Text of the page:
“We give Mohamed Morsi until 5:00 p.m. (1500 GMT) on Tuesday, July 2, to leave power, allowing state institutions to prepare for early presidential elections,” said a statement by Egypt’s opposition movement of Tamarod.

The Egyptian opposition movement warned that if Morsi does not resign until the deadline, the protesters will begin “a complete civil disobedience campaign.”

In a televised address on June 26, Morsi said the polarization of the country’s political life is “threatening to paralyze” Egypt.

He acknowledged that he had made some mistakes during his first year in office but called for national reconciliation, saying that he was open to cooperating with the opposition on constitutional reform.


(2) Egypt opposition sets July 2 deadline for President Morsi to quit

Egypt’s opposition has set July 2 as a deadline for President Mohamed Morsi to step down, amid ongoing protests against the government.

“We give Mohamed Morsi until 5:00 p.m. (1500 GMT) on Tuesday July 2 to leave power, allowing state institutions to prepare for early presidential elections,” said a Monday statement by Egypt’s opposition movement of Tamarod.

Cairo and other Egyptian cities witnessed major demonstrations for and against President Morsi on Sunday. Reports say seven people died and hundreds more were wounded in unrest.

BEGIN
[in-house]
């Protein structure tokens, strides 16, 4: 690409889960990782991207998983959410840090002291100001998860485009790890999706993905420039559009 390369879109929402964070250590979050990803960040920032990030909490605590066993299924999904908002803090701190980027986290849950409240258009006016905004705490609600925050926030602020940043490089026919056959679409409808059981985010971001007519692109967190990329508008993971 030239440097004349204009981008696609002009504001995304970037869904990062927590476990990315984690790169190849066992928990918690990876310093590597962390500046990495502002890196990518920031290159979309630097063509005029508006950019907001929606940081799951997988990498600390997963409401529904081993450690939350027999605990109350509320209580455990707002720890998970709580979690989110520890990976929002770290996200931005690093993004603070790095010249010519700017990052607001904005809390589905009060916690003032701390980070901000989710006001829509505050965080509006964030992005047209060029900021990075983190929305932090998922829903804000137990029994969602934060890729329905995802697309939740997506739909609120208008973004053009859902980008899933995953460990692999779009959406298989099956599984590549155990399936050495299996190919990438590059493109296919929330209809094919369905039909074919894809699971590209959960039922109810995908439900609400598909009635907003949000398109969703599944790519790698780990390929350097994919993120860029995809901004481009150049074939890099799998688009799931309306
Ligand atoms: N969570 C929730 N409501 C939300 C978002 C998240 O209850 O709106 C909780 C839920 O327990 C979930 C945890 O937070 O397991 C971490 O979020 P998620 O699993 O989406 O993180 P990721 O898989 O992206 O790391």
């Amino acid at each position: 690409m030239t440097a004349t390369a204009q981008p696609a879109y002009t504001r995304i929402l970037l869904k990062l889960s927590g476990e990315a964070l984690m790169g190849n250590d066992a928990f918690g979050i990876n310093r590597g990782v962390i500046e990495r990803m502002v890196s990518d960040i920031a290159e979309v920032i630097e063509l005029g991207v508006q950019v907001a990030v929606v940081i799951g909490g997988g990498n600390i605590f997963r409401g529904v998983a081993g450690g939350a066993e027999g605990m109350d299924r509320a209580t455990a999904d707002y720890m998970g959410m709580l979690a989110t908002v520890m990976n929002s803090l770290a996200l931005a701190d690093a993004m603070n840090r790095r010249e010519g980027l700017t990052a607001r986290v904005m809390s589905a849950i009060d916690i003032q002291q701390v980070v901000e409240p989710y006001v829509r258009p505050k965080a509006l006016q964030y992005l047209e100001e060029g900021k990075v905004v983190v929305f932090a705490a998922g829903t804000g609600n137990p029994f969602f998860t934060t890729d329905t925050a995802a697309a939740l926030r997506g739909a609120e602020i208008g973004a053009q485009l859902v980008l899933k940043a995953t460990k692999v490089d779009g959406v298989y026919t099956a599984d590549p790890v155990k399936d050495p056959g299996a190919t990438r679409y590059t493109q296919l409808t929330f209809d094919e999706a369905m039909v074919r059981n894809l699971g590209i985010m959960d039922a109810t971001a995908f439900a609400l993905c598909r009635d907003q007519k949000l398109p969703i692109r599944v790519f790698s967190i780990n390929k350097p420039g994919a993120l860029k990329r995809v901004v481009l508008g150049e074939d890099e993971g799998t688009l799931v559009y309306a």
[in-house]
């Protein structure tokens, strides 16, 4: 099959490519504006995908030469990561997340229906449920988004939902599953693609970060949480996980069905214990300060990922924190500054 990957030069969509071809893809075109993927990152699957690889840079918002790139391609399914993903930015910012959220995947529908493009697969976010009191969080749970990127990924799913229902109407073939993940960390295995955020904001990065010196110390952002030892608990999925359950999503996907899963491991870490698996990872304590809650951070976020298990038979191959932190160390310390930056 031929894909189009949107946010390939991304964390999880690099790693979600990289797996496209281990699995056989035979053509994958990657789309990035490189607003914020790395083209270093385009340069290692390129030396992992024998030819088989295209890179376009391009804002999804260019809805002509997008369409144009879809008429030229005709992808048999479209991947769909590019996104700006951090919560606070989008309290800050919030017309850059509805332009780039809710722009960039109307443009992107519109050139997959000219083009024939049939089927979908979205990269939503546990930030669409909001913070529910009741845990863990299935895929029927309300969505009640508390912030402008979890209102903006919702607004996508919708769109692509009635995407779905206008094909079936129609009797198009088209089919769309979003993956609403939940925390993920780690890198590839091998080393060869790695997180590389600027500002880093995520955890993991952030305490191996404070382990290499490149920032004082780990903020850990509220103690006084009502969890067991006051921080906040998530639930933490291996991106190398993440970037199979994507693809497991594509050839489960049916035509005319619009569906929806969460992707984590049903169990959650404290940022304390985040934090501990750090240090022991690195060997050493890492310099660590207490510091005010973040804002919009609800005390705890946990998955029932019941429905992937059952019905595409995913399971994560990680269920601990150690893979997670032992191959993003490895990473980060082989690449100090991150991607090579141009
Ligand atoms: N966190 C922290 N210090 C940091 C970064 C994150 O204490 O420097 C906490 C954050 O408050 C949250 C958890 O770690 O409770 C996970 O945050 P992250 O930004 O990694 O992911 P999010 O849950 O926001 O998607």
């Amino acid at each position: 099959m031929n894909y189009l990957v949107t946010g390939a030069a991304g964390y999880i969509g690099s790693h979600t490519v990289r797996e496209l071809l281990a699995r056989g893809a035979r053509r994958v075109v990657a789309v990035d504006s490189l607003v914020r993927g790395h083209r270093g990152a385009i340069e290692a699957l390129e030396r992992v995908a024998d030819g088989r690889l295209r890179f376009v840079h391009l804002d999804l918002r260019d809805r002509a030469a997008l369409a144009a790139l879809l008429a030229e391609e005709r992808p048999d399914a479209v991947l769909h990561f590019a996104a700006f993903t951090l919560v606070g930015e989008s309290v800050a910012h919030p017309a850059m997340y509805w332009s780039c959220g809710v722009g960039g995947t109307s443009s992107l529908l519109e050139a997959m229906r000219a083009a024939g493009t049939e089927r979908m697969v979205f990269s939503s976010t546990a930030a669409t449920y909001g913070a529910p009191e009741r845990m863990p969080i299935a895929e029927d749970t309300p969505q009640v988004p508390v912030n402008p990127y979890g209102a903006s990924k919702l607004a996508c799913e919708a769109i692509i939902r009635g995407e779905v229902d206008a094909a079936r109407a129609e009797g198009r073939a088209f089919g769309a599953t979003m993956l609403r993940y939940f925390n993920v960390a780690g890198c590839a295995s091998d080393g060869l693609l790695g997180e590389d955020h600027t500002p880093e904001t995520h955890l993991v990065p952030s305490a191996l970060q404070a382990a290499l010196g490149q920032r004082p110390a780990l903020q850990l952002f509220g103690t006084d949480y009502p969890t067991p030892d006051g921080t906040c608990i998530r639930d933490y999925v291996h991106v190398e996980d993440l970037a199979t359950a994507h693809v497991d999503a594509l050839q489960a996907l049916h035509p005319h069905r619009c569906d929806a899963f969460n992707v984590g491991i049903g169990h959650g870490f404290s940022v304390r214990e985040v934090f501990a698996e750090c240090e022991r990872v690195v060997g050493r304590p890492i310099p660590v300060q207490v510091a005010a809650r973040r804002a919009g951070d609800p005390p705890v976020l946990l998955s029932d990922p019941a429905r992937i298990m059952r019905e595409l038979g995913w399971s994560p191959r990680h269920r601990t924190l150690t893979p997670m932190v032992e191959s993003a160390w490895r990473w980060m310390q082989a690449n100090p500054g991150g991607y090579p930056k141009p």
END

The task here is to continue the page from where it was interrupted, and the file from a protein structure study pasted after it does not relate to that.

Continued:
The Egyptian opposition movement warned that if Morsi does not resign until the deadline, the protesters will begin “a complete civil disobedience campaign.”

Tamarod also urged “state institutions including the army, the police and the judiciary to clearly side with the popular will as represented by the crowds” on Sunday.

The movement rejected presidential calls for dialogue, saying, “There is no alternative other than the peaceful end of power of the Muslim Brotherhood and its representative, Mohamed Morsi.”

The massive protests on Sunday came on the first anniversary of Morsi’s inauguration as president following the 2011 revolution that toppled the Western-backed regime of Hosni Mubarak.

In a televised address on June 26, Morsi said the polarization of the country’s political life is “threatening to paralyze” Egypt.

He acknowledged that he had made some mistakes during his first year in office but called for national reconciliation, saying that he was open to cooperating with the opposition on constitutional reform.